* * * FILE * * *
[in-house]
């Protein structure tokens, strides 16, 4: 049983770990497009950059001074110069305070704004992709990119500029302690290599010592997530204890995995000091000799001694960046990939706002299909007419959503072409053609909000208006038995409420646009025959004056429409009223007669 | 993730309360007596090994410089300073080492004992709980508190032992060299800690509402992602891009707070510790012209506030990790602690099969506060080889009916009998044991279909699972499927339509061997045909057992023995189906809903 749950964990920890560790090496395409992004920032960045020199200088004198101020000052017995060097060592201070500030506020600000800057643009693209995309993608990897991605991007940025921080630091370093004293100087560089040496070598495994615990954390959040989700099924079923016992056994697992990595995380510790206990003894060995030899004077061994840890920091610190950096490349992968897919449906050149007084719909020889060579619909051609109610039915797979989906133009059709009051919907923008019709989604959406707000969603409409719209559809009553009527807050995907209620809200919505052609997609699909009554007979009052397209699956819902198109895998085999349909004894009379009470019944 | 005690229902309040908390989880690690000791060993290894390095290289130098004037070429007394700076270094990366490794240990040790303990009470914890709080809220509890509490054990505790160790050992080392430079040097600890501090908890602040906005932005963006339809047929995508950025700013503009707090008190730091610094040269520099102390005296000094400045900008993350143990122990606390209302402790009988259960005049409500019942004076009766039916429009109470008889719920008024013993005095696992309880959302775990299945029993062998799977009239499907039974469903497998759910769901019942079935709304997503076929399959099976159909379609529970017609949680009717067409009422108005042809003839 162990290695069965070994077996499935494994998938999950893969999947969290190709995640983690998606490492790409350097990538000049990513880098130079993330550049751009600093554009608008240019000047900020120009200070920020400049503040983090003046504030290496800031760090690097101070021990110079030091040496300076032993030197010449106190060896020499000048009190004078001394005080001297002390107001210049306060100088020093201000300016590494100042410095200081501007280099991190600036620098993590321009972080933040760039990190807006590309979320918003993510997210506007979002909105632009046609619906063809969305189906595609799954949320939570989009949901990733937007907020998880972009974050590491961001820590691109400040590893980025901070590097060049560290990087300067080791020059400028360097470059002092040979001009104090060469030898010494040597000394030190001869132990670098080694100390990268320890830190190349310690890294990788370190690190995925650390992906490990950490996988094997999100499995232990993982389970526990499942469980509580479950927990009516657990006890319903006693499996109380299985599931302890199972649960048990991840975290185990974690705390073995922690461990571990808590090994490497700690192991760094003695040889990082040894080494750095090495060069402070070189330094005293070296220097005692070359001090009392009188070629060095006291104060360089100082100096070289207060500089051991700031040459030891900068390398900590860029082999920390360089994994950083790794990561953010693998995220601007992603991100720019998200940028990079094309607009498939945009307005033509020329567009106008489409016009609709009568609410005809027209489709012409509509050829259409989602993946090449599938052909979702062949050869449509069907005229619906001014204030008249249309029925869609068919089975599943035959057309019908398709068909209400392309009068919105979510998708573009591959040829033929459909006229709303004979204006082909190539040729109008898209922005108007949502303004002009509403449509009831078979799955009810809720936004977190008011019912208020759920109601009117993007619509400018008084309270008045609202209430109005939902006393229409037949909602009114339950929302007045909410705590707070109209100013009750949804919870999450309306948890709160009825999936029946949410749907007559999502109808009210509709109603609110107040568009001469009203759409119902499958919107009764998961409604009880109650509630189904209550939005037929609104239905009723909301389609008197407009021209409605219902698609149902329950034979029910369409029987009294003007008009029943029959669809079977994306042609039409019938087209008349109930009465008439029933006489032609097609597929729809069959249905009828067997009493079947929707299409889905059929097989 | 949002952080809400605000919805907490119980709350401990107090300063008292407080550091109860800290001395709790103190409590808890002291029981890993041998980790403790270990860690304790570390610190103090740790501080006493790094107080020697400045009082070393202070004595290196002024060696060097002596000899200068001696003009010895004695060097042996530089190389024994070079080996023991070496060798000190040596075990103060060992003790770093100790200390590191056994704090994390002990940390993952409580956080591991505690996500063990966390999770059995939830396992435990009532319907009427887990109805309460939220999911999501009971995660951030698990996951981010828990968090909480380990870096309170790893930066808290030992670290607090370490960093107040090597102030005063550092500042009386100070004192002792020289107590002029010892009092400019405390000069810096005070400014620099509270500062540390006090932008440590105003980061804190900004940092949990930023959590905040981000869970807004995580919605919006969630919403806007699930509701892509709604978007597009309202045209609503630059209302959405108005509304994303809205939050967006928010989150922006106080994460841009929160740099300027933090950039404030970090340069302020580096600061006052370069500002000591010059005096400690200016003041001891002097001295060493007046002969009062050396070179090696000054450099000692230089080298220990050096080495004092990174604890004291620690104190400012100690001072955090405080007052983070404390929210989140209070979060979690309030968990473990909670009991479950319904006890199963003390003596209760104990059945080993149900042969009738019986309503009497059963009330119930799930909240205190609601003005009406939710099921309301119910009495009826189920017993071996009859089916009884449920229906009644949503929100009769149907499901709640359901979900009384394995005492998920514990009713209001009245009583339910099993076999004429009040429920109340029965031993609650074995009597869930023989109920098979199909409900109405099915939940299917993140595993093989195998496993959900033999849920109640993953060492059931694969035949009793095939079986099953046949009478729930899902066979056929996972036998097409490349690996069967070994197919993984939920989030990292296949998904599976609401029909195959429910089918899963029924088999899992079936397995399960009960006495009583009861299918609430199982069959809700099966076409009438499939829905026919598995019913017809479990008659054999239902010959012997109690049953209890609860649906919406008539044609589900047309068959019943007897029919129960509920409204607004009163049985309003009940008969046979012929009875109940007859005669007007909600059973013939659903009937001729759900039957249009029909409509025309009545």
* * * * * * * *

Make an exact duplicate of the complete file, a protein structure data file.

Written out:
[in-house]
């Protein structure tokens, strides 16, 4: 049983770990497009950059001074110069305070704004992709990119500029302690290599010592997530204890995995000091000799001694960046990939706002299909007419959503072409053609909000208006038995409420646009025959004056429409009223007669 | 993730309360007596090994410089300073080492004992709980508190032992060299800690509402992602891009707070510790012209506030990790602690099969506060080889009916009998044991279909699972499927339509061997045909057992023995189906809903 749950964990920890560790090496395409992004920032960045020199200088004198101020000052017995060097060592201070500030506020600000800057643009693209995309993608990897991605991007940025921080630091370093004293100087560089040496070598495994615990954390959040989700099924079923016992056994697992990595995380510790206990003894060995030899004077061994840890920091610190950096490349992968897919449906050149007084719909020889060579619909051609109610039915797979989906133009059709009051919907923008019709989604959406707000969603409409719209559809009553009527807050995907209620809200919505052609997609699909009554007979009052397209699956819902198109895998085999349909004894009379009470019944 | 005690229902309040908390989880690690000791060993290894390095290289130098004037070429007394700076270094990366490794240990040790303990009470914890709080809220509890509490054990505790160790050992080392430079040097600890501090908890602040906005932005963006339809047929995508950025700013503009707090008190730091610094040269520099102390005296000094400045900008993350143990122990606390209302402790009988259960005049409500019942004076009766039916429009109470008889719920008024013993005095696992309880959302775990299945029993062998799977009239499907039974469903497998759910769901019942079935709304997503076929399959099976159909379609529970017609949680009717067409009422108005042809003839 162990290695069965070994077996499935494994998938999950893969999947969290190709995640983690998606490492790409350097990538000049990513880098130079993330550049751009600093554009608008240019000047900020120009200070920020400049503040983090003046504030290496800031760090690097101070021990110079030091040496300076032993030197010449106190060896020499000048009190004078001394005080001297002390107001210049306060100088020093201000300016590494100042410095200081501007280099991190600036620098993590321009972080933040760039990190807006590309979320918003993510997210506007979002909105632009046609619906063809969305189906595609799954949320939570989009949901990733937007907020998880972009974050590491961001820590691109400040590893980025901070590097060049560290990087300067080791020059400028360097470059002092040979001009104090060469030898010494040597000394030190001869132990670098080694100390990268320890830190190349310690890294990788370190690190995925650390992906490990950490996988094997999100499995232990993982389970526990499942469980509580479950927990009516657990006890319903006693499996109380299985599931302890199972649960048990991840975290185990974690705390073995922690461990571990808590090994490497700690192991760094003695040889990082040894080494750095090495060069402070070189330094005293070296220097005692070359001090009392009188070629060095006291104060360089100082100096070289207060500089051991700031040459030891900068390398900590860029082999920390360089994994950083790794990561953010693998995220601007992603991100720019998200940028990079094309607009498939945009307005033509020329567009106008489409016009609709009568609410005809027209489709012409509509050829259409989602993946090449599938052909979702062949050869449509069907005229619906001014204030008249249309029925869609068919089975599943035959057309019908398709068909209400392309009068919105979510998708573009591959040829033929459909006229709303004979204006082909190539040729109008898209922005108007949502303004002009509403449509009831078979799955009810809720936004977190008011019912208020759920109601009117993007619509400018008084309270008045609202209430109005939902006393229409037949909602009114339950929302007045909410705590707070109209100013009750949804919870999450309306948890709160009825999936029946949410749907007559999502109808009210509709109603609110107040568009001469009203759409119902499958919107009764998961409604009880109650509630189904209550939005037929609104239905009723909301389609008197407009021209409605219902698609149902329950034979029910369409029987009294003007008009029943029959669809079977994306042609039409019938087209008349109930009465008439029933006489032609097609597929729809069959249905009828067997009493079947929707299409889905059929097989 | 949002952080809400605000919805907490119980709350401990107090300063008292407080550091109860800290001395709790103190409590808890002291029981890993041998980790403790270990860690304790570390610190103090740790501080006493790094107080020697400045009082070393202070004595290196002024060696060097002596000899200068001696003009010895004695060097042996530089190389024994070079080996023991070496060798000190040596075990103060060992003790770093100790200390590191056994704090994390002990940390993952409580956080591991505690996500063990966390999770059995939830396992435990009532319907009427887990109805309460939220999911999501009971995660951030698990996951981010828990968090909480380990870096309170790893930066808290030992670290607090370490960093107040090597102030005063550092500042009386100070004192002792020289107590002029010892009092400019405390000069810096005070400014620099509270500062540390006090932008440590105003980061804190900004940092949990930023959590905040981000869970807004995580919605919006969630919403806007699930509701892509709604978007597009309202045209609503630059209302959405108005509304994303809205939050967006928010989150922006106080994460841009929160740099300027933090950039404030970090340069302020580096600061006052370069500002000591010059005096400690200016003041001891002097001295060493007046002969009062050396070179090696000054450099000692230089080298220990050096080495004092990174604890004291620690104190400012100690001072955090405080007052983070404390929210989140209070979060979690309030968990473990909670009991479950319904006890199963003390003596209760104990059945080993149900042969009738019986309503009497059963009330119930799930909240205190609601003005009406939710099921309301119910009495009826189920017993071996009859089916009884449920229906009644949503929100009769149907499901709640359901979900009384394995005492998920514990009713209001009245009583339910099993076999004429009040429920109340029965031993609650074995009597869930023989109920098979199909409900109405099915939940299917993140595993093989195998496993959900033999849920109640993953060492059931694969035949009793095939079986099953046949009478729930899902066979056929996972036998097409490349690996069967070994197919993984939920989030990292296949998904599976609401029909195959429910089918899963029924088999899992079936397995399960009960006495009583009861299918609430199982069959809700099966076409009438499939829905026919598995019913017809479990008659054999239902010959012997109690049953209890609860649906919406008539044609589900047309068959019943007897029919129960509920409204607004009163049985309003009940008969046979012929009875109940007859005669007007909600059973013939659903009937001729759900039957249009029909409509025309009545």